- Payment options and fee support are available to affected CitiMortgage customers. For example, Citi will be conducting free re-inspections of damaged properties for mortgage applicants where necessary, and homes without damage will be expedited through closing. Citi representatives will also be available to provide guidance on handling insurance loss claims.
- You can donate ThankYou Points to disaster relief efforts.
- Bank of America: According to a press release issued Tuesday Oct. 30, Bank of America will donate $1 million to disaster relief efforts as well as make the following accommodations available to customers in Rhode Island, New Hampshire, Maine, Massachusetts, Connecticut, New Jersey, New York, Pennsylvania, Delaware, Washington, D.C., Maryland, and Virginia: credit card spending limit increases, modified payment plans for credit and loan accounts, refunds for overdraft, non-sufficient funds, and out-of-network ATM fees, and waivers for early withdrawal fees on Certificates of Deposit.
- Wells Fargo: For customers in Washington, D.C., Maryland, Virginia, Pennsylvania, Delaware, Connecticut, New York, and New Jersey, Wells Fargo has waived out-out-of-network ATM withdrawal fees as well as late fees for credit cards, consumer loans, and certain small business loans from Monday Oct. 29 through Thursday Nov. 1. Customers with home loans are advised to call customer support to discuss payment options and procedures for handing property insurance claims.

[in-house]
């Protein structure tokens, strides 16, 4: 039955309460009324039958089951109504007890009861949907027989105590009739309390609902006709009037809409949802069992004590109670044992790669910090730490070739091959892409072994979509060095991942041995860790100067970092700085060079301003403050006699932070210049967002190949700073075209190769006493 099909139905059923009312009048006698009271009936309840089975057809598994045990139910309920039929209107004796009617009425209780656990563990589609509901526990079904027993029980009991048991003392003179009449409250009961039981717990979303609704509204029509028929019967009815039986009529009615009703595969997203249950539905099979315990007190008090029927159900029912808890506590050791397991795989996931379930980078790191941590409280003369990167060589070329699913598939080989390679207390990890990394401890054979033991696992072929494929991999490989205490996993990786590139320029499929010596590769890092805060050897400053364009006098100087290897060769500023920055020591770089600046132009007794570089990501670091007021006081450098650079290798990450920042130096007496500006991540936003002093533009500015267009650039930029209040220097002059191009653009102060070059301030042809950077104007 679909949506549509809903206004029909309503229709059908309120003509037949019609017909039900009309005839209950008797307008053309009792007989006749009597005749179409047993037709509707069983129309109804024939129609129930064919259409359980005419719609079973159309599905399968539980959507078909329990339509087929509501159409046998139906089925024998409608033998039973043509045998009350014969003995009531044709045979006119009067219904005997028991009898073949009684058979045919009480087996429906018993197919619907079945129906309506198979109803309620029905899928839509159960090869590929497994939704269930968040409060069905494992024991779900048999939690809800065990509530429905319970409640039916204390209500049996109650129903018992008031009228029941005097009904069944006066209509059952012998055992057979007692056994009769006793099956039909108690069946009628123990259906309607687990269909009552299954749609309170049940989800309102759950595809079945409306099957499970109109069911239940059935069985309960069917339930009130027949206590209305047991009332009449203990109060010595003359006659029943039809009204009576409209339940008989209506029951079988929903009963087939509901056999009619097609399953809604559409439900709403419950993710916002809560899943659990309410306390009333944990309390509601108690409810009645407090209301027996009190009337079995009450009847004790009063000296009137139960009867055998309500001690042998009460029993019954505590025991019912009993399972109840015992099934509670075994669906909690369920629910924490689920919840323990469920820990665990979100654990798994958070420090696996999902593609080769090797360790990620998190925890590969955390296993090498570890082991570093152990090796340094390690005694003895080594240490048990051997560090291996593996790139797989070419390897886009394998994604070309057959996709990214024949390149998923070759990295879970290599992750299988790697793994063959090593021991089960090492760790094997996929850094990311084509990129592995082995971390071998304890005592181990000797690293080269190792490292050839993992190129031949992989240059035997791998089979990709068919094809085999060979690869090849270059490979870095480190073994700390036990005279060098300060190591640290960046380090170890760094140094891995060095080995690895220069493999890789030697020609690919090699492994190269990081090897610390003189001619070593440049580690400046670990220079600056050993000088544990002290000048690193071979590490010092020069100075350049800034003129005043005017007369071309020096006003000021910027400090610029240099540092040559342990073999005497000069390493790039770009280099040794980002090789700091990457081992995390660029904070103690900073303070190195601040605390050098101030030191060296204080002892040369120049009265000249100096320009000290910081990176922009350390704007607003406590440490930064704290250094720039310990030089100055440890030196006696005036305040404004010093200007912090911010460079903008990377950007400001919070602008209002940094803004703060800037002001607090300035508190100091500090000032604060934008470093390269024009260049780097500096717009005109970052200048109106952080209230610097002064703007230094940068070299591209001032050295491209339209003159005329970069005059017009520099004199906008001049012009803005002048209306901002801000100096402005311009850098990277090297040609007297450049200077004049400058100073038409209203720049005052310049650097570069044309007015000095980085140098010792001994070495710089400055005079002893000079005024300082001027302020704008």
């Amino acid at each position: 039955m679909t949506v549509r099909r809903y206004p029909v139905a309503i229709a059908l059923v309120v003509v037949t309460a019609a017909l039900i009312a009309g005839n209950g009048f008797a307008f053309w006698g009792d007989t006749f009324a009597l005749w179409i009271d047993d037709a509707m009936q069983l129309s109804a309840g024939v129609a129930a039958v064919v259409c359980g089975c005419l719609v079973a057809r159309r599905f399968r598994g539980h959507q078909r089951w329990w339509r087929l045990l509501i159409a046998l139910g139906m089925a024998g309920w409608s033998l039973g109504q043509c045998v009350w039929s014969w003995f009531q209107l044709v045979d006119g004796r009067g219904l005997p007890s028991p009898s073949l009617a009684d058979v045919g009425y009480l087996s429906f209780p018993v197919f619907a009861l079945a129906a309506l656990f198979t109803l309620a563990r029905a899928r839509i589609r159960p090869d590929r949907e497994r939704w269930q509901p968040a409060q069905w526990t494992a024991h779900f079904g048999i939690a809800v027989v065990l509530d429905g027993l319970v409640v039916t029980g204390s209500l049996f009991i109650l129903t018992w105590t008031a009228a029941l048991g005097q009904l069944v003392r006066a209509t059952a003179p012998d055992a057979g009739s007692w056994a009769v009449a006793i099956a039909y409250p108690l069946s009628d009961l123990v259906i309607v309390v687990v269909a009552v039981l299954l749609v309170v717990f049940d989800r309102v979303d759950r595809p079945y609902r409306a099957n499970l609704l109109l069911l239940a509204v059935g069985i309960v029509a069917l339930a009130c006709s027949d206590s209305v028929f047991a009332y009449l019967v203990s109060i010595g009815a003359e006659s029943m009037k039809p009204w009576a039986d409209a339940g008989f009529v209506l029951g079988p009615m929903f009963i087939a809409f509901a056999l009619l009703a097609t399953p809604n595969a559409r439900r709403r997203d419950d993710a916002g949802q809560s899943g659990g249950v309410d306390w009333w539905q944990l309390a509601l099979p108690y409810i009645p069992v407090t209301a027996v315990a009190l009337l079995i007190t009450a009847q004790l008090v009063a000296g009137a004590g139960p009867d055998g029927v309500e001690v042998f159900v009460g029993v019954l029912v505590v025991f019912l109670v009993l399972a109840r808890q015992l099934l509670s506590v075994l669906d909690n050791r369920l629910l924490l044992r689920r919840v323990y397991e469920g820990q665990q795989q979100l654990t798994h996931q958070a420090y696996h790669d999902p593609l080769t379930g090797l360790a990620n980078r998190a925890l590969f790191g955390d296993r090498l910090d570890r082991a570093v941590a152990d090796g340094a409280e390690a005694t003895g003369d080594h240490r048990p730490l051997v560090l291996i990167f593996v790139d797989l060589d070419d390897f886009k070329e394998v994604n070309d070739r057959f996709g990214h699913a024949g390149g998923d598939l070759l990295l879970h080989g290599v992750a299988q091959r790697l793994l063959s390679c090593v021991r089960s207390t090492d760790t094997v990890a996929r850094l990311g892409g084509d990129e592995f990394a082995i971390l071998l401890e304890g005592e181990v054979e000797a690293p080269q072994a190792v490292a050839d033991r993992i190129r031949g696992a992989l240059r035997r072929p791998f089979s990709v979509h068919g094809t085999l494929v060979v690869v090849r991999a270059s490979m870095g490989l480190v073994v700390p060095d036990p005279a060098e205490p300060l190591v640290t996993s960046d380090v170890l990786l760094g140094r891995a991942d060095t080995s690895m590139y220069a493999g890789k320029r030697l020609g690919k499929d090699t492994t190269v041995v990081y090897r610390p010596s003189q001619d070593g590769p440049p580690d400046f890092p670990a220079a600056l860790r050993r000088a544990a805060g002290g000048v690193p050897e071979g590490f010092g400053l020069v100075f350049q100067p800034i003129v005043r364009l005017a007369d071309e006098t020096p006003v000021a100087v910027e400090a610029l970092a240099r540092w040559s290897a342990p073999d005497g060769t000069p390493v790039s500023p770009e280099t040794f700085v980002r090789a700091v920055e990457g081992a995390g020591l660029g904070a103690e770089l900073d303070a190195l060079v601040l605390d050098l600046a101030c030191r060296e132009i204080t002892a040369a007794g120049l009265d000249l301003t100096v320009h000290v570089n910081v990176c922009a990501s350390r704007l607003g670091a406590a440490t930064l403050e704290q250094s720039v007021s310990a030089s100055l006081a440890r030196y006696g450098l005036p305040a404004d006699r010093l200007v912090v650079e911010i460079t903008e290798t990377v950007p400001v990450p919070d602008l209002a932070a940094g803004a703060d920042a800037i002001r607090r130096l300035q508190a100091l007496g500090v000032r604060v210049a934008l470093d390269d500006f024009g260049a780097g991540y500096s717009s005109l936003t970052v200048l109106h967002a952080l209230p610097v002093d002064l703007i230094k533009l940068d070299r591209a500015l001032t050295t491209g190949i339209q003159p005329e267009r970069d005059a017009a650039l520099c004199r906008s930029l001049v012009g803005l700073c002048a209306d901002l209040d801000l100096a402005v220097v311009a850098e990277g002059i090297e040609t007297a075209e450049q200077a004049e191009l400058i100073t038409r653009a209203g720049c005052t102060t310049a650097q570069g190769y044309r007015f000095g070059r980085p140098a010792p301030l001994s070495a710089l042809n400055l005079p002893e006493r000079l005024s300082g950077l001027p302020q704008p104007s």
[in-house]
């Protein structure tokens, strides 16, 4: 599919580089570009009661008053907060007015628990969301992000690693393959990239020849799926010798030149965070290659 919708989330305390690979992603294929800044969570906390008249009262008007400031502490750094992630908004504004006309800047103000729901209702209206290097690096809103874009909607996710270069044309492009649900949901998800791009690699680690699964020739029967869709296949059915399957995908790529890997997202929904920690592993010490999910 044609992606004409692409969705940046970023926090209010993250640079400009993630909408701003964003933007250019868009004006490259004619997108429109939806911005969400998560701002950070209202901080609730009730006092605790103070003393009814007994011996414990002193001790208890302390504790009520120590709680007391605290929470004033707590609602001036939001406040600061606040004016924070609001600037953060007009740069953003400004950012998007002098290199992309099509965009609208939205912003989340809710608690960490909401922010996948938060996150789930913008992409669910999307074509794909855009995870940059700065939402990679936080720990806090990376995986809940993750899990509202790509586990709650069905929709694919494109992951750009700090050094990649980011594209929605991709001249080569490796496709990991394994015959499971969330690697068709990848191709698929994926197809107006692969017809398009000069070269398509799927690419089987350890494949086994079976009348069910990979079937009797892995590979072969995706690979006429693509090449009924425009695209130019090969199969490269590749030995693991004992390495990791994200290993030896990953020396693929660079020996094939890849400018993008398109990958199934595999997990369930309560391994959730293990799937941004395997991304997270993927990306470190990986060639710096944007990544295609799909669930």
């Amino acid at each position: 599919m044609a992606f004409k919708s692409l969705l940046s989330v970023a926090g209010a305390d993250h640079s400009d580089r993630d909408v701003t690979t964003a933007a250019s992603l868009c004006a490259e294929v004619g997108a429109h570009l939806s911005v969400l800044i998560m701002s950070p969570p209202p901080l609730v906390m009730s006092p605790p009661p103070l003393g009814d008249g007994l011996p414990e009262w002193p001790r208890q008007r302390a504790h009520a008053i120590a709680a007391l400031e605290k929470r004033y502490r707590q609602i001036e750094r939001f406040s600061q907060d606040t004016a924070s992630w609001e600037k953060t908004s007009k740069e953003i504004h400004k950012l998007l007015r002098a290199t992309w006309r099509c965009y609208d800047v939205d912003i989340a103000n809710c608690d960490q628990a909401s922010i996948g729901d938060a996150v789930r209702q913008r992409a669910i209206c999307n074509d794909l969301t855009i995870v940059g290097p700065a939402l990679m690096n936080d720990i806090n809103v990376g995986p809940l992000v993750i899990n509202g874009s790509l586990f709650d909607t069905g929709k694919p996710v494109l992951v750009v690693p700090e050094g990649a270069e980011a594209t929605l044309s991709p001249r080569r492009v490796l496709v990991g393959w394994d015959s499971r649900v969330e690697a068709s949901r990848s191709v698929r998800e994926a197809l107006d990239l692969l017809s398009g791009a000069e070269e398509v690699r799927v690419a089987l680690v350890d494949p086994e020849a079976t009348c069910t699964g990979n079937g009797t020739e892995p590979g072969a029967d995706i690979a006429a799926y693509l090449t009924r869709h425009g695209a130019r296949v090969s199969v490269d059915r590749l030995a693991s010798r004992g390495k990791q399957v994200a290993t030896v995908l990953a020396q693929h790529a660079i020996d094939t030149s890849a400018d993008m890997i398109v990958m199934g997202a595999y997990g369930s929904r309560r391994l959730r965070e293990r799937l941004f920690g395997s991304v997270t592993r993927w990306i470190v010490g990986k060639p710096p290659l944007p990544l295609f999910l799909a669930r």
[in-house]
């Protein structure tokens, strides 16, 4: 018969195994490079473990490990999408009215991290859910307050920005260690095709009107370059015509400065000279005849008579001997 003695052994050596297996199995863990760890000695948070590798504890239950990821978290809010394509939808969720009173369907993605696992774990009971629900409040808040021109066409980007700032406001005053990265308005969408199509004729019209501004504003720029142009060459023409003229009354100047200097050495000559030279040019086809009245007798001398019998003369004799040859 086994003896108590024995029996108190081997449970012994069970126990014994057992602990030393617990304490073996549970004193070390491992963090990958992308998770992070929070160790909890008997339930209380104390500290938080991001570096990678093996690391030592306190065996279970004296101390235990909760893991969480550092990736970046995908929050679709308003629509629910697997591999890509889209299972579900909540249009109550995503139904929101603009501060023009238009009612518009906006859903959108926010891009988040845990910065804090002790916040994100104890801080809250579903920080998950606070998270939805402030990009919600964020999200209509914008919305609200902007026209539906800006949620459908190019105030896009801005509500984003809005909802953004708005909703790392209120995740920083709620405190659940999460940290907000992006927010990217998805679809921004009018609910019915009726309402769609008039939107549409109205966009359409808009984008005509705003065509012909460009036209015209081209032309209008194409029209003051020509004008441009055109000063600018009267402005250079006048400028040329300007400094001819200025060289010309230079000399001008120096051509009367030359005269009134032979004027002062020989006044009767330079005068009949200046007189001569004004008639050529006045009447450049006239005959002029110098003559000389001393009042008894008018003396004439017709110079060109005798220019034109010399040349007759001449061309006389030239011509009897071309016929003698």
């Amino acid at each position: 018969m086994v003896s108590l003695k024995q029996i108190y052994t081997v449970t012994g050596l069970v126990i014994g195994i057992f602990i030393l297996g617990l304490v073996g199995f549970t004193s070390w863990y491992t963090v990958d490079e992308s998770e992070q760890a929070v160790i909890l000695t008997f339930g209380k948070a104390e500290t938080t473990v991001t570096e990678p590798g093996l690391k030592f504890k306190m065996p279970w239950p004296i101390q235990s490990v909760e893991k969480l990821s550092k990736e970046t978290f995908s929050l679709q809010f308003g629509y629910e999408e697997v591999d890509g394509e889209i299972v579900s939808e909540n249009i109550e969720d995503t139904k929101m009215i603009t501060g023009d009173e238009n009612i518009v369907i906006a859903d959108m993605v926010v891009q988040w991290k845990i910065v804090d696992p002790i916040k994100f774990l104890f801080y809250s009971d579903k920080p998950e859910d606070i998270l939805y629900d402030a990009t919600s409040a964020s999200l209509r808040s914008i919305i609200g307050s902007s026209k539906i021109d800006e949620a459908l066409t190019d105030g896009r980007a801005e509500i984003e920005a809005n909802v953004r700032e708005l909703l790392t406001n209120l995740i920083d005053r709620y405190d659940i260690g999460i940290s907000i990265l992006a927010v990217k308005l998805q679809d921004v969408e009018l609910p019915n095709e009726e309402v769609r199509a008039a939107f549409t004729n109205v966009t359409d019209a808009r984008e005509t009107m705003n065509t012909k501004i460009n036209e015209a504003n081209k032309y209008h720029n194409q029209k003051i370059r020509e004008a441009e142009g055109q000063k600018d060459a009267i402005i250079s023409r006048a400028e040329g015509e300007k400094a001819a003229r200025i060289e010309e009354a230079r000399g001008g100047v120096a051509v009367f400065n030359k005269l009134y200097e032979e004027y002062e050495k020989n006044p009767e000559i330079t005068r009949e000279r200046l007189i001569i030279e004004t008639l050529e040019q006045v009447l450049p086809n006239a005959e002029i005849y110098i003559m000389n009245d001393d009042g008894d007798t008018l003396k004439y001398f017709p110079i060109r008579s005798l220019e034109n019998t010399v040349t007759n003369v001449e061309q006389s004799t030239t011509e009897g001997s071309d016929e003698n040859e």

- Capital One: Has reached out to its customers in Hurricane Sandy's path, urging them to contact customer support regarding any account issues they may be having. In addition, Capital One has announced that it will match up to $200,000 in donations that customers make to the American Red Cross and Voluntary Organizations Active in Disaster (VOAD) via the Capital One No Hassle Giving site through Nov. 9.
We will be updating this list throughout the day as we receive information from other major banking institutions. In addition, please feel free to tell us about the accommodations that your bank is making in the comments section below.
Even if you do not see your bank on this list, it's important to note that there are a number of ways that you can stormproof your personal finances, so to speak. While they might not all still be relevant to Hurricane Sandy, they'll certainly prove helpful in anticipation of future natural disasters.
- Have cash: It's important to retain some purchasing power in the event that businesses lose electricity and are unable to process plastic transactions. If you have not already done so, you'll likely want to forget about ATM owner fees if the nearest in-network ATM location will be difficult and/or dangerous to get to in the inclement conditions. The chances are that your bank will waive the charge when you explain that you only incurred it because of the weather conditions.
- Set up automatic payments: In order to avoid penalty fees as a result of forgetting or being unable to make a payment during a natural disaster, it's a good idea to set up automatic payments from a bank account and always ensure that you have sufficient funds in the account to cover all of your monthly financial obligations.
- Keep your phone charged: If you anticipate losing power, it's a good idea to make sure that your phone is always fully charged. That way, if you forget to pay a bill or transfer money to a certain account, you can either call your bank or make transactions via a mobile account management application.
- Call your bank about any costs incurred: If you do end up getting charged a fee or incurring finance charges as a result of a storm, make sure to bring this to your bank's attention. Banks are generally more lenient about such things when there are extenuating circumstances than during normal banking conditions, and there's a good chance they will waive the charges.